Wednesday, March 22, 2006

More On These Stories After This

I'm taking a break from blogging. I'm not always sure what I'm accomplishing, and I'm certainly growing more cynical. I just ran across this same sentiment at Pocket Farm's blog. The cynicism, I mean. It's beginning to feel like another chore, rather than something enhancing my life and cause. Now that I'm going to be working again I'd like to minimize my obligations. I still plan to stay informed, and if I run across something I think must be shared, I'll do an entry.

I am happy to report that, having been unemployed for several months, I will be teaching two courses this Spring quarter, one here in town at CWU, and one online for Everett Community College.

Before my break I'd like to outline the steps I'm taking to minimize my environmental impact. In case anyone "drops by" I'd like to have my most recent entry be inspirational, if possible!
  1. I don't drive anymore, except on very rare occasions. The last time I drove was to the doctor because I felt too sick to walk or ride. I do my laundry, grocery shopping, and all other errands on my bike, or less often, on foot. I will be using my bike to get to work this quarter (about a 10 min. ride). Using my own power to get around has been as good for me as it has been for minimizing environmental impact. I feel better physically and emotionally, and my life is much more peaceful. If I were living in the city and trying to commute by bike during a 40-hr. work week, I'm not sure how I'd be feeling. But here, I truly enjoy being outside, seeing this beautiful town at a slower pace, and feeling good when I get home. When I go over the mountains to visit my friends and family, I take Greyhound. It's a 4-mile walk from town to the station, but I'm surprised at how short 4 miles actually is. It's a one-hour walk, give or take, and I find it amusing that we generally think nothing of spending an hour in the car to get somewhere, but an hour walking at a leisurely pace? Most people never consider it. I certainly never used to.

  2. I'm buying organic food, and local when possible. Sometimes the only organic apples at the store are from New Zealand. I live in Washington - the apple state!! Is it better for me to buy a local, chemically-produced apple, or one that came from thousands of miles away, across oceans? I'm happy when there are organic apples from Washington. What I wouldn't give for an apple tree right in my yard! As far as shopping at the smaller, privately-owned natural foods stores, I haven't been much of a customer. There's little to no produce, and most of the items are a full dollar or more than the same item at the grocery store. I have to buy gluten-free foods, which are already expensive ... so it's hard for me to lay down those extra bucks. I don't feel good about the large store where I shop, but maybe when my income stabilizes I can make a commitment to the local stores. After all, in the post-Peak Oil world we will really need smaller stores to serve our communities. I don't want them to go under before that.

  3. I do my best to MAKE DO, OR DO WITHOUT. It's surprising how little we really need. Food, yes. More clothing, no. Toilet paper, yes. Paper towels, no. It's pretty simple when you break it down. I try not to buy anything for which I could re-use something I already have. I'm so attached to my cloth napkins, I use them for everything. I use my backpack for a grocery bag, and I wash plastic produce bags and re-use them (they're suprisingly durable). We won't be purchasing any more ziplock bags, plastic wrap, that sort of thing, so if I do use an item like that I either wash it for re-use, recycle it, or throw it away, knowing it won't be replaced. These steps have involved a shift in thinking that ultimately has liberated me from our culture of acquisition. At first I used to repeat to myself over and over, "They can't make me buy stuff." They are the corporations, who bombard us with marketing to convince us we need things that we don't actually need, things that are destructive to the environment and to a culture centered on peace, sustainability, and helping others. There is so much joy to be found that doesn't involve purchasing anything. If you feel like you have to buy something, I suggest a secondhand bicycle or musical instrument, preferably acoustic. (I'm assuming that someday we may not have electricity the way we do now, or we won't be able to afford it.) Learn to find joy in things that don't leave destruction in their wake. The elation in finishing a long bike ride, or learning a new chord, is far more pure and satisfying than the temporary fix of purchasing a new knickknack for your home, or a new outfit to show off at work. Also, the satisfaction of doing the right thing for the planet and all its species, is a true joy unto itself. Don't knock it till you try it!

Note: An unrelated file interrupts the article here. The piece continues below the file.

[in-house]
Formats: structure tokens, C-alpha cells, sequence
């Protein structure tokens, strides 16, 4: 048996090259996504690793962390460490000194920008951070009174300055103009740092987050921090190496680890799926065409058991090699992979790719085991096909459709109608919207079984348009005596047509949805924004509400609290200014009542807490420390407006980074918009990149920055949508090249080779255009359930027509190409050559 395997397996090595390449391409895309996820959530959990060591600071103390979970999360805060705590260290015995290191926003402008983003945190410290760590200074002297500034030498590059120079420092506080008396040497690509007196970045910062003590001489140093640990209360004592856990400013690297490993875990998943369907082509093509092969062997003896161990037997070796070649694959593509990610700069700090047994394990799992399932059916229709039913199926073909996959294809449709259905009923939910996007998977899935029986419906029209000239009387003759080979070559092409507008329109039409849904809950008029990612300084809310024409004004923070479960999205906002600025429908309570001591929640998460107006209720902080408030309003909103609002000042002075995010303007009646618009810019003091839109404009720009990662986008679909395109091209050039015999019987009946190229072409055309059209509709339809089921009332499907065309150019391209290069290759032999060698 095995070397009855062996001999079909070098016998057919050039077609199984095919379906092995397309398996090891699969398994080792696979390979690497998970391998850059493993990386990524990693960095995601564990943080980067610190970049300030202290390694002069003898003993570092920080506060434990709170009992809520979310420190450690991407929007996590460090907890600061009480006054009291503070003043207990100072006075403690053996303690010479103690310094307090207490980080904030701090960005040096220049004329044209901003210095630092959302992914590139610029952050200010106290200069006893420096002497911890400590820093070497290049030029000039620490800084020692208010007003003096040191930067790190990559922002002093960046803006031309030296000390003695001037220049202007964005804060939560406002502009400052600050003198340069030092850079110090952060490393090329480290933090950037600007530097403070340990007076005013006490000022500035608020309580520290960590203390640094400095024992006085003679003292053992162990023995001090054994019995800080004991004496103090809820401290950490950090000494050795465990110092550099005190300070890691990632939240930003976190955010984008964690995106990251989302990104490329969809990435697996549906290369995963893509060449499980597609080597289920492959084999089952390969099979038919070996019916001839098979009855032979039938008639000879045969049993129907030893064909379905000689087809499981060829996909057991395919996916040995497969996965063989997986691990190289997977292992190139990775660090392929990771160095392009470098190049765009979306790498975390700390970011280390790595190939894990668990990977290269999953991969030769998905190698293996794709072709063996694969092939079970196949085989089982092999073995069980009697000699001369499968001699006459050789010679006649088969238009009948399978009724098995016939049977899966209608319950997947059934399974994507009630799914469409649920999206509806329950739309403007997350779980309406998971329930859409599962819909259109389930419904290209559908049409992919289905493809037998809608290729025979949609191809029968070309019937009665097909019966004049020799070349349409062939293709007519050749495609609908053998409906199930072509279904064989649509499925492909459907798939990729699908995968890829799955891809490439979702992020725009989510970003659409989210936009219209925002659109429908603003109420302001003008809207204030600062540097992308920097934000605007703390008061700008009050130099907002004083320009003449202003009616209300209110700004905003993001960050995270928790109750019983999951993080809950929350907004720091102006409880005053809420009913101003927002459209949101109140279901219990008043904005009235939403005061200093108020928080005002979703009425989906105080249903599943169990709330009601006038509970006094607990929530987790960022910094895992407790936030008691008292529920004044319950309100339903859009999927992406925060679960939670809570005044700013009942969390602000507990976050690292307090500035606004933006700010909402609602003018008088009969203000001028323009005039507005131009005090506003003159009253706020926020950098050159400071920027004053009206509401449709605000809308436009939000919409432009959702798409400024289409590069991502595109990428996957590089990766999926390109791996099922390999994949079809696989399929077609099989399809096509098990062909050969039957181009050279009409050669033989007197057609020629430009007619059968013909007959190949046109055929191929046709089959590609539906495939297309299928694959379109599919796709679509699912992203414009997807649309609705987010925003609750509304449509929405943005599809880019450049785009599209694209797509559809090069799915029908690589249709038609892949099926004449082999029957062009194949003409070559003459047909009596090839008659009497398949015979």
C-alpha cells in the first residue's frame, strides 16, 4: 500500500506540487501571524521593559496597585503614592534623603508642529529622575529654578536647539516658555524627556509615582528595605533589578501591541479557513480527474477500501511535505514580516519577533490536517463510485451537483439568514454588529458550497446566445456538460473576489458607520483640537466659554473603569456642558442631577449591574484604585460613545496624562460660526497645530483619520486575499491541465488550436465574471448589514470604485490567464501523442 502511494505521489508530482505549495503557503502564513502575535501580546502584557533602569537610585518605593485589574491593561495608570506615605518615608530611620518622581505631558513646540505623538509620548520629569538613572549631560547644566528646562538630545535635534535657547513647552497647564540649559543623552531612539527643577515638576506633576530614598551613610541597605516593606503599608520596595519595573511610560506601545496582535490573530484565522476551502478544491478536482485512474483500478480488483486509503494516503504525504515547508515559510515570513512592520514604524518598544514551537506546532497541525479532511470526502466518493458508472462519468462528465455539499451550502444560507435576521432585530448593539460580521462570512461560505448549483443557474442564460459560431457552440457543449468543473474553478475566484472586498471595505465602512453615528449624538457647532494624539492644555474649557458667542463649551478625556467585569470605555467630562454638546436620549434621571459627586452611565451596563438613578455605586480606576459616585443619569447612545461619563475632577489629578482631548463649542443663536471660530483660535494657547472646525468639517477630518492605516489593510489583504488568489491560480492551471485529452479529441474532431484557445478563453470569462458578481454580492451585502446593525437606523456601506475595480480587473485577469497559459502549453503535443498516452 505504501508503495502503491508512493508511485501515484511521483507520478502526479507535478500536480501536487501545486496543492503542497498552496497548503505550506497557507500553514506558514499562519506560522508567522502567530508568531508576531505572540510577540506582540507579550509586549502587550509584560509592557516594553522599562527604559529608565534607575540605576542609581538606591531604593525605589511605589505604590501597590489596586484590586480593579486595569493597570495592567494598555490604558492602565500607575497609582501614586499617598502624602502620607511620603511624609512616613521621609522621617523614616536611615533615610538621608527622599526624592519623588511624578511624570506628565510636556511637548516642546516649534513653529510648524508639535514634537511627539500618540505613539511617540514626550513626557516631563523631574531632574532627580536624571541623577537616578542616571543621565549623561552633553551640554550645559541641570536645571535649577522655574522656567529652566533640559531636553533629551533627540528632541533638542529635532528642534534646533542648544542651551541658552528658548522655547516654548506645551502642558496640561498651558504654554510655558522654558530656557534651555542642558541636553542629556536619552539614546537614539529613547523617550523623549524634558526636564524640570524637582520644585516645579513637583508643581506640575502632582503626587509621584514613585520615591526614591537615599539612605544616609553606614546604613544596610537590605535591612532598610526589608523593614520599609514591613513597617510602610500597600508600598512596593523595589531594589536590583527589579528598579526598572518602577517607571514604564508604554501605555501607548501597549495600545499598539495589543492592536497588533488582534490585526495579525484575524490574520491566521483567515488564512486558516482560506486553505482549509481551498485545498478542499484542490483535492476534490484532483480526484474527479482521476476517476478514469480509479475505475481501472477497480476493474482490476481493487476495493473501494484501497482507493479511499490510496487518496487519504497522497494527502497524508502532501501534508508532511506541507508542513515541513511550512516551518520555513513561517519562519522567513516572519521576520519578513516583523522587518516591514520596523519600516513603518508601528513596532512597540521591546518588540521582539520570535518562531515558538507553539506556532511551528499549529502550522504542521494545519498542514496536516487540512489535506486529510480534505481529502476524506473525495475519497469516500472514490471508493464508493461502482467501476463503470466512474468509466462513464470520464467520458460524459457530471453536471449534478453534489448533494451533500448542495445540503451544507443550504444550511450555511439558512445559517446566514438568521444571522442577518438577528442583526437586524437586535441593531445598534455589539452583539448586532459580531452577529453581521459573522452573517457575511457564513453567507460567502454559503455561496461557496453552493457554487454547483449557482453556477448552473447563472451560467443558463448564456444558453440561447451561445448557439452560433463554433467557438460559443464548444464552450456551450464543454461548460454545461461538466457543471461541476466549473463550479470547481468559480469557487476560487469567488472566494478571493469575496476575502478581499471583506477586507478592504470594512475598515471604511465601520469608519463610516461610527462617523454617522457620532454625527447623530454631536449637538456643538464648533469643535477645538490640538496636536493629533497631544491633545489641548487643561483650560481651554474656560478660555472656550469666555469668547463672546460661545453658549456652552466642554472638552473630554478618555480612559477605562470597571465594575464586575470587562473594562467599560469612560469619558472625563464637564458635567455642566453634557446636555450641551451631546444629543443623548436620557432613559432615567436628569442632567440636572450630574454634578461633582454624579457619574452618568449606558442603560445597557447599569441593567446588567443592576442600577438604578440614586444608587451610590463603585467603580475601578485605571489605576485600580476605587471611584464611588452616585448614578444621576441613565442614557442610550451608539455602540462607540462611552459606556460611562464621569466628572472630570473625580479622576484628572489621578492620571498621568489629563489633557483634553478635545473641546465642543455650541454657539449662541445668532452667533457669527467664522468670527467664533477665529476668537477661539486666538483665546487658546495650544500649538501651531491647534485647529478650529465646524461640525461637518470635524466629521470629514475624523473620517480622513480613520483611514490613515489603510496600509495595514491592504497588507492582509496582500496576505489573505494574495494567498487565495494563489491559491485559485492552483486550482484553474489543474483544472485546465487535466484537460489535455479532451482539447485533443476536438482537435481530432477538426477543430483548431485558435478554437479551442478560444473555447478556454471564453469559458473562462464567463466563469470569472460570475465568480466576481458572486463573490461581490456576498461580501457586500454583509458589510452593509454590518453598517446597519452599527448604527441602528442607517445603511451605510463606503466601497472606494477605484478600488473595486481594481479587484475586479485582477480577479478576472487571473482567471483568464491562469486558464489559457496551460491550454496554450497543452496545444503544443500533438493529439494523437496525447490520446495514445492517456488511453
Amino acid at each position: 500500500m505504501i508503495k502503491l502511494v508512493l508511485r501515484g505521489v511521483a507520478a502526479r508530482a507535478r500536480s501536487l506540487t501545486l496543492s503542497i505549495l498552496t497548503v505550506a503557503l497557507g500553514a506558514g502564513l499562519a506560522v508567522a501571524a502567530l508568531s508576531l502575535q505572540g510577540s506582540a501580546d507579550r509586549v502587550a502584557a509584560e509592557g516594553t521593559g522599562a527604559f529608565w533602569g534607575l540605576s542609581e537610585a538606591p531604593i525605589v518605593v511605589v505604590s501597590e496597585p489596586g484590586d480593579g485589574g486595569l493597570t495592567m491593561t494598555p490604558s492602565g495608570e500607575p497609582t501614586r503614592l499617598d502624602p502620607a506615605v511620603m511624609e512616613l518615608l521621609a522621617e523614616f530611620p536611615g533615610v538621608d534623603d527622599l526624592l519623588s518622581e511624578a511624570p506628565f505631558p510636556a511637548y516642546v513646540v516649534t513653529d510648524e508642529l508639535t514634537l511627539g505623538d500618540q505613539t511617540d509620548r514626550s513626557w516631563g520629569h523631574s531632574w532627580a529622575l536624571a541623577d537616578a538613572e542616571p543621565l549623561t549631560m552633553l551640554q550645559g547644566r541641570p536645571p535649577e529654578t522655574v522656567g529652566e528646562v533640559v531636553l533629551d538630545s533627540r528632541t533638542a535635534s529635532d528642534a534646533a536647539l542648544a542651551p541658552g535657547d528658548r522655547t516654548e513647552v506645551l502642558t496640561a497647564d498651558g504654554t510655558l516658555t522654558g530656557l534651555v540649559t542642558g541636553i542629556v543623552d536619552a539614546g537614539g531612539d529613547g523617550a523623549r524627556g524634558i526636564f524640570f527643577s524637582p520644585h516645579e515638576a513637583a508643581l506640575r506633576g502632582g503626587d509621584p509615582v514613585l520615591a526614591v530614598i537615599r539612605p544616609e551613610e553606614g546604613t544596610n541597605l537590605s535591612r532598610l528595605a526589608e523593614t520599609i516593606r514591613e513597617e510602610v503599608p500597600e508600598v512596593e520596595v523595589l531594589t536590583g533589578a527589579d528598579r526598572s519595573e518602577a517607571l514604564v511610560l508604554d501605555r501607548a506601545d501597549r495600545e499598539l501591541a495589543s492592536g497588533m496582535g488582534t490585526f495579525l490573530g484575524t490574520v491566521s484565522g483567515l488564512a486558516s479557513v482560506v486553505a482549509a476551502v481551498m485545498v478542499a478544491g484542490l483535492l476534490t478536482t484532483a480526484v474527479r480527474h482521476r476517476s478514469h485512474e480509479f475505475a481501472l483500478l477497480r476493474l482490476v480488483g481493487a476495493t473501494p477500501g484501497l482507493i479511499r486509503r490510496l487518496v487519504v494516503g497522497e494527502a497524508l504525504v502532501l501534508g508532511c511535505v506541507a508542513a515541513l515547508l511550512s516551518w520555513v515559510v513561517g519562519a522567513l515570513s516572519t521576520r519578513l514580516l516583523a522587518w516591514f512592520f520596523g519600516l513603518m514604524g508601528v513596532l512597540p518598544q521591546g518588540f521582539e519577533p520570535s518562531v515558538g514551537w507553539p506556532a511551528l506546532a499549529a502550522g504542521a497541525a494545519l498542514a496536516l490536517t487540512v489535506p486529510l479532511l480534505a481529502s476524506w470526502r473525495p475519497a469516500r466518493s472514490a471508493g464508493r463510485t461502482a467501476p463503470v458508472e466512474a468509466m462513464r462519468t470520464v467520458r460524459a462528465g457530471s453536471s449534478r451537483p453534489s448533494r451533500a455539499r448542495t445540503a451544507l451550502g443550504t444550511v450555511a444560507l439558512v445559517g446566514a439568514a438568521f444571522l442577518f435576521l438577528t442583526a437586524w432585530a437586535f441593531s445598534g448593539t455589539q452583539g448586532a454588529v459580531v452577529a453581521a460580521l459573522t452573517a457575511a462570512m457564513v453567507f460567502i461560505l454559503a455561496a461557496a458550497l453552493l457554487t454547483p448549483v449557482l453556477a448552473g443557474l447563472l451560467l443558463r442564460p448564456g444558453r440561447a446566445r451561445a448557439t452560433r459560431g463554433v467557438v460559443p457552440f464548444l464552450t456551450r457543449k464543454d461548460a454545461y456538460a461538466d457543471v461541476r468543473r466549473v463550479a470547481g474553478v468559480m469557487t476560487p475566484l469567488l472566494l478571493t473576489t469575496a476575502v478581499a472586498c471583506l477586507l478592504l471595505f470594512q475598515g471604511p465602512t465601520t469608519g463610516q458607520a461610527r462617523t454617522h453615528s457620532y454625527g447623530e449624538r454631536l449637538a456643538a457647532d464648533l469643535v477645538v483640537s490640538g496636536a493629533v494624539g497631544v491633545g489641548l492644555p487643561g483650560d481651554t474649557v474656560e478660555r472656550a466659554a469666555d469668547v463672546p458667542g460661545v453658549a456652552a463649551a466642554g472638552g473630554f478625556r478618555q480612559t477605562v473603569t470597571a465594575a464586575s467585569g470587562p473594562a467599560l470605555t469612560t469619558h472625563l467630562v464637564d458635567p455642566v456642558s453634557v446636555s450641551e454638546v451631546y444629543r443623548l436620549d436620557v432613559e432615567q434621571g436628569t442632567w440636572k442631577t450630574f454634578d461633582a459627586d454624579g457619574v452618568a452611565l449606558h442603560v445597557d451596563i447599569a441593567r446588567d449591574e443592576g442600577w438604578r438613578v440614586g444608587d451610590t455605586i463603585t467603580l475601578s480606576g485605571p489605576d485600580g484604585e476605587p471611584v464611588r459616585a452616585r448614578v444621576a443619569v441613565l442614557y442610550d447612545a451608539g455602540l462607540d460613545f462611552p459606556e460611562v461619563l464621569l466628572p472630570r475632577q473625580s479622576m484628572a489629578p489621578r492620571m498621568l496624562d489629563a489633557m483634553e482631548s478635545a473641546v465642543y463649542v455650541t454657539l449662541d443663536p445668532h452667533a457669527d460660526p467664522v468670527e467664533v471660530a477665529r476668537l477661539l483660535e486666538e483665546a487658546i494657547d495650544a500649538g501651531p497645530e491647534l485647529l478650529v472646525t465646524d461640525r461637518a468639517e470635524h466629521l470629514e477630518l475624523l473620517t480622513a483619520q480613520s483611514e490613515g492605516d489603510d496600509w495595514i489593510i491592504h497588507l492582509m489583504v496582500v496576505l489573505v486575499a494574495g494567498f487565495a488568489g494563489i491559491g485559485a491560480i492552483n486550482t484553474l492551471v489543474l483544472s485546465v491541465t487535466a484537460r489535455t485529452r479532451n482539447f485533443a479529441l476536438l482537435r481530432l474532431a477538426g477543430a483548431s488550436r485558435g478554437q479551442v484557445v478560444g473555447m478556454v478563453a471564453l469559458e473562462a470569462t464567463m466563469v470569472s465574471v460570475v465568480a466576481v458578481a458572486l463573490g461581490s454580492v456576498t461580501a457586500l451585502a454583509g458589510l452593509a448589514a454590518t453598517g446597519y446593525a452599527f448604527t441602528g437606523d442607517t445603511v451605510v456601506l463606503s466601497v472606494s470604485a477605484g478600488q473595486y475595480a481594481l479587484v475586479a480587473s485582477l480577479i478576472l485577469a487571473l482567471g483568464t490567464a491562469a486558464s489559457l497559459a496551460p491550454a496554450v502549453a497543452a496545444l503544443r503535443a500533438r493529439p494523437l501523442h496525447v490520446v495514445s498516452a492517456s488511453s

4. I don't eat meat anymore. Not only do I want to refrain from contributing to an industry that is cruel and unhealthy, but I'm aware that everything that goes into meat production and distribution is bad for the environment. All that grain could be used to feed people. All that methane contributes to global warming. All that fertile land is taken up and destroyed by grazing. Mostly, though, it's the suffering of the animals that I can't bear to be party to. If our neighbors were using factory-farming methods on animals in their own backyard, we (average Americans) would be horrified and call the authorities. But when it's out of our sight, and it ends up as a steak or drumstick on our plate, we accept and support it. I am getting in the habit at looking at the way things actually are and absorbing the reality of it. Understanding the reality of mass-produced meat means I cannot contribute money to that industry or put that contaminated food in my body. I still eat organically-produced dairy and eggs. I try to get the eggs from local folks. I'd love to go vegan, and might eventually, but I'm already gluten-free and vegetarian ... so it will take some time.

  5. Recycling and composting - T. and I are doing are best to recycle everything possible, and, along with our landlady, with whom we share a yard, we are composting all our table scraps. There's no meat in our scraps so everything goes in the compost, and our garbage consists almost entirely of packaging. Someday I hope to see this reduced.

  6. We are planning our garden. Neither of us is really a gardener, but we have some excellent help from a master gardener friend of ours, and our landlady (with whom we share the backyard) is also willing to help us get started. I hope this summer and fall we'll be eating fruits and veggies that came right from our little patch of dirt. Of course, we'll be using only organic methods to help our garden grow.